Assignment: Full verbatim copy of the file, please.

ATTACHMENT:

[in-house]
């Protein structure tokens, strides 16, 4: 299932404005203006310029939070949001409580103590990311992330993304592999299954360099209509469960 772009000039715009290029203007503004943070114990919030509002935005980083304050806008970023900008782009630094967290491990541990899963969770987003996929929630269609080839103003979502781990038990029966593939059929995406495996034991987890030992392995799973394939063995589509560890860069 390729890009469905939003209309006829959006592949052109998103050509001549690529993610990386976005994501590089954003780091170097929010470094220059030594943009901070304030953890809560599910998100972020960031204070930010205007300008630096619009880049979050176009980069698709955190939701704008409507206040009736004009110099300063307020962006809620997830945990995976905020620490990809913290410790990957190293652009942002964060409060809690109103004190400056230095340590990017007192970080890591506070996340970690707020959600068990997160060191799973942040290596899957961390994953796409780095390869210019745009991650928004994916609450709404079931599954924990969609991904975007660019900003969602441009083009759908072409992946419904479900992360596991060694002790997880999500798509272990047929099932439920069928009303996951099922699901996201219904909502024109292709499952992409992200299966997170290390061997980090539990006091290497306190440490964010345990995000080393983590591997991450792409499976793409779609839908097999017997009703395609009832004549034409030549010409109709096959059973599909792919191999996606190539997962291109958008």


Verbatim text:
[in-house]
């Protein structure tokens, strides 16, 4: 299932404005203006310029939070949001409580103590990311992330993304592999299954360099209509469960 772009000039715009290029203007503004943070114990919030509002935005980083304050806008970023900008782009630094967290491990541990899963969770987003996929929630269609080839103003979502781990038990029966593939059929995406495996034991987890030992392995799973394939063995589509560890860069 390729890009469905939003209309006829959006592949052109998103050509001549690529993610990386976005994501590089954003780091170097929010470094220059030594943009901070304030953890809560599910998100972020960031204070930010205007300008630096619009880049979050176009980069698709955190939701704008409507206040009736004009110099300063307020962006809620997830945990995976905020620490990809913290410790990957190293652009942002964060409060809690109103004190400056230095340590990017007192970080890591506070996340970690707020959600068990997160060191799973942040290596899957961390994953796409780095390869210019745009991650928004994916609450709404079931599954924990969609991904975007660019900003969602441009083009759908072409992946419904479900992360596991060694002790997880999500798509272990047929099932439920069928009303996951099922699901996201219904909502024109292709499952992409992200299966997170290390061997980090539990006091290497306190440490964010345990995000080393983590591997991450792409499976793409779609839908097999017997009703395609009832004549034409030549010409109709096959059973599909792919191999996606190539997962291109958008």